Demand ensues for open investigation into an Aboriginal trans death in custody in Sydney (Article by Rachel Evans)

On March 10, 2009, three days after the Sydney Gay and Lesbian Mardi Gras, 34-year-old Veronica Baxter was arrested by Redfern police. She was charged with six counts of supplying a prohibited drug and held on remand at the all-male NSW Silverwater Metropolitan Reception and Remand Centre.

Despite being a trans woman, she was placed in the maximum-security jail for men. Six days later, after a 14-hour break between checking her cell, she was found dead, hanging in her single cell.

Baxter was an Aboriginal woman from the Cunnamulla country, south- west of Queensland. She dressed, appeared, and had identified as a woman for 15 years and was known by family and friends as a woman.

Yet she was placed in a male jail against NSW government policy, which states that trans people be placed in the jail of their choosing.

Ray Jackson, president of the Indigenous Social Justice Association and elder of the Wiradguri nation, and has been fighting black deaths in custody for decades and campaigning around the Baxter case for a year.

He explained: “If trans people are post-operative transgender women, they are considered real women, and are placed within the women’s jail. If they are pre-operative transgender women, they are considered ‘male’ and are normally processed in a male jail.”

Trans people face a disproportionate amount of abuse, rape, and murder in jail. Consequently, in Australia, strict guidelines exist, requiring protective segregation of trans people from mainstream prisoners.

The Crimes (Administration of Sentences) Act 1999 states “any person received into the custody of the NSW Department of Corrective Services (DCS) who self-identifies as transgender has the right to be housed in a correctional facility appropriate to their gender or identification”. It says: “Transgender inmates are to be managed according to their chosen gender of identification.”

Trans women normally request to get placed in women jails. “After processing in the male jail, pre-operative transgender women are then given an opportunity to go to a women’s jail, but have to stay in solitary confinement because they are still considered ‘male’”, Jackson said.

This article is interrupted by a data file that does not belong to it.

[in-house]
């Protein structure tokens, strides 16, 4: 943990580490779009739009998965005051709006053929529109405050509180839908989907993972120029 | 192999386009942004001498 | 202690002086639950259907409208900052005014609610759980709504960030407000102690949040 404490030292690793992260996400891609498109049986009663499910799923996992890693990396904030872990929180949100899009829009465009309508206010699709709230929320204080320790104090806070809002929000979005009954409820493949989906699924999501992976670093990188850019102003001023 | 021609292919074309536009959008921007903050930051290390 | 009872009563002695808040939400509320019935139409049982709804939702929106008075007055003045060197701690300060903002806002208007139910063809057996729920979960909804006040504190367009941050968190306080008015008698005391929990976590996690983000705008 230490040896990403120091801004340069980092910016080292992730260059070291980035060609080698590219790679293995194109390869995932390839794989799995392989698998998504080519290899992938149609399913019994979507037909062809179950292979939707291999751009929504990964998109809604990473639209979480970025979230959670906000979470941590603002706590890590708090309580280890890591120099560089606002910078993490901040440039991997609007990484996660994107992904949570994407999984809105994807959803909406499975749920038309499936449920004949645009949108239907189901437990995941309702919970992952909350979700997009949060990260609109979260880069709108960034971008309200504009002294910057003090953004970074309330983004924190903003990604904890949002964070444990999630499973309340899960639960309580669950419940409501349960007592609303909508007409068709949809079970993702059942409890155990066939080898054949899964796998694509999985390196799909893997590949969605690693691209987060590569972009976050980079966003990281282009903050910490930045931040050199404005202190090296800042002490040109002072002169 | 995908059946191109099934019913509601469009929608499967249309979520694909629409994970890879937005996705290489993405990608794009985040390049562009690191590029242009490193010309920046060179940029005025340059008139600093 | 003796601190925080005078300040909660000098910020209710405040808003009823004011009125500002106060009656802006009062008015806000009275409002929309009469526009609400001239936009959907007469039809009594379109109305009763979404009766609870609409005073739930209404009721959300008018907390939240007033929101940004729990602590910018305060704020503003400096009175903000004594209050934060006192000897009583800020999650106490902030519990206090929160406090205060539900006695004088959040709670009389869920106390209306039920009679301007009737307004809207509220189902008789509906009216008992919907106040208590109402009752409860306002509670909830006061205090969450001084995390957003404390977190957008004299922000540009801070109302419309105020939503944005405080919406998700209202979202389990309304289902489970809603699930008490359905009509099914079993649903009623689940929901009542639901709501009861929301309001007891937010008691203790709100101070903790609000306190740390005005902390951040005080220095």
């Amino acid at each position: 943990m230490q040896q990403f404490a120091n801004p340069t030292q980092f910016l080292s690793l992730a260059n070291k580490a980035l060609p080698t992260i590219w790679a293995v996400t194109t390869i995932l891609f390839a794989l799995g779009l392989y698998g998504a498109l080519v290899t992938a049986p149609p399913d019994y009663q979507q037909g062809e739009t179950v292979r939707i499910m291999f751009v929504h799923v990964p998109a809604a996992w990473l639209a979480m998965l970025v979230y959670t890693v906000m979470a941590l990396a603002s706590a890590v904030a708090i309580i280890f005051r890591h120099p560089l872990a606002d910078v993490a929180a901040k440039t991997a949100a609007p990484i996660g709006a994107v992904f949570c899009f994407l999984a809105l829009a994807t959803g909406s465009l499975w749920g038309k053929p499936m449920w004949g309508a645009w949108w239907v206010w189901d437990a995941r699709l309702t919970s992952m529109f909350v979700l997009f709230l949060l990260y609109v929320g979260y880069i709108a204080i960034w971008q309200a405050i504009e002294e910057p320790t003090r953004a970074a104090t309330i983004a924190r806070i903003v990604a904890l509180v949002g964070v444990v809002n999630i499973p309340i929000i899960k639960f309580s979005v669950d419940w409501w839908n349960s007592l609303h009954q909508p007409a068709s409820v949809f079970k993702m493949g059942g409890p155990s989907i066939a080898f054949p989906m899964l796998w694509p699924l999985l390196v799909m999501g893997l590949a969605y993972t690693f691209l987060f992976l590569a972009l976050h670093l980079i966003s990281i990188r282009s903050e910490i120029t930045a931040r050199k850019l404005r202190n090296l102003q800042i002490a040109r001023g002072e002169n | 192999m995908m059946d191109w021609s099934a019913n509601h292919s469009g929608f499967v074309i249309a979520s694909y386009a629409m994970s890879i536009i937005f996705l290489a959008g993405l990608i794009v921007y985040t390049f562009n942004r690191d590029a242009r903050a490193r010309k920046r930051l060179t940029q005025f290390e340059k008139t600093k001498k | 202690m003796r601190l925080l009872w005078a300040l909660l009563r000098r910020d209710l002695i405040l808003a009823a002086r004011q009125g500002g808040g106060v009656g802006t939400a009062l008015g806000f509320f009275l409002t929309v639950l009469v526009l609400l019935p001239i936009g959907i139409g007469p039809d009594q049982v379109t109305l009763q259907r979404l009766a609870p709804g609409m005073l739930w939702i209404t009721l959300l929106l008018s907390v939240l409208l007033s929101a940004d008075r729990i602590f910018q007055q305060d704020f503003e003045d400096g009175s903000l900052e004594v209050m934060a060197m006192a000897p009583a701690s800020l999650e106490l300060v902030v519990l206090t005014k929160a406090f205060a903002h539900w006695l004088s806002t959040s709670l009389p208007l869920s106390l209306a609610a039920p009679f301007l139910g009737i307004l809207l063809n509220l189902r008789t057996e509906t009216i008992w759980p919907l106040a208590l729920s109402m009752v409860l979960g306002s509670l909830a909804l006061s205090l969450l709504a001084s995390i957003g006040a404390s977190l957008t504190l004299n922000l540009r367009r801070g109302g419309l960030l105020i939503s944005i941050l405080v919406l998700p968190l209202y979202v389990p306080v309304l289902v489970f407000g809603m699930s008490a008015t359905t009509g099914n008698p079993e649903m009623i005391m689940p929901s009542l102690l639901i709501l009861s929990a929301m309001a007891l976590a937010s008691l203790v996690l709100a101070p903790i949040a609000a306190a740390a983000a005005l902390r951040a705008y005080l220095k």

“Pre-operative transgender women won’t be in solitary confinement in a male jail, but they will suffer more harassment, assault and abuse.”

This policy discriminates against poor trans people. In Australia it costs up to $20,000 for a male-to-female sex/gender realignment surgery and up to $14,000 for a double mastectomy for a female-to-male trans person.

Baxter was allowed to move about Silverwater, among other male prisoners, and had not been checked on for 14 hours before she was found hanging from her cell hook. This contravenes another Department of Corrective Service (DCS) policy of regular cell check-ups.

“We don’t know for sure about why she was placed in Silverwater. That’s because the NSW Department of Correctional Services has not released any paperwork regarding Baxter’s death”, Jackson said.

In August 2009 he sent a letter to the NSW state coroner demanding a full report be sent to the family. In October 2009, the coroner’s office replied that it was initiating a full investigation into the death of Baxter, and that it would be “inappropriate at this time to comment on the specific circumstances surrounding Ms Baxter’s death”.

The coroner’s court has advised it will be meeting in mid-April to make a decision as to the actual date of the Baxter inquest.

Queer rights activist group, Community Action Against Homophobia (CAAH) is demanding action on this campaign. Steaphan Markatony, CAAH co-convenor, said: “Was Veronica Baxter killed in custody by transphobic guards or inmates? We don’t know. The only way we will find out is if there is a full, open inquiry. Support CAAH’s campaign to get it.”


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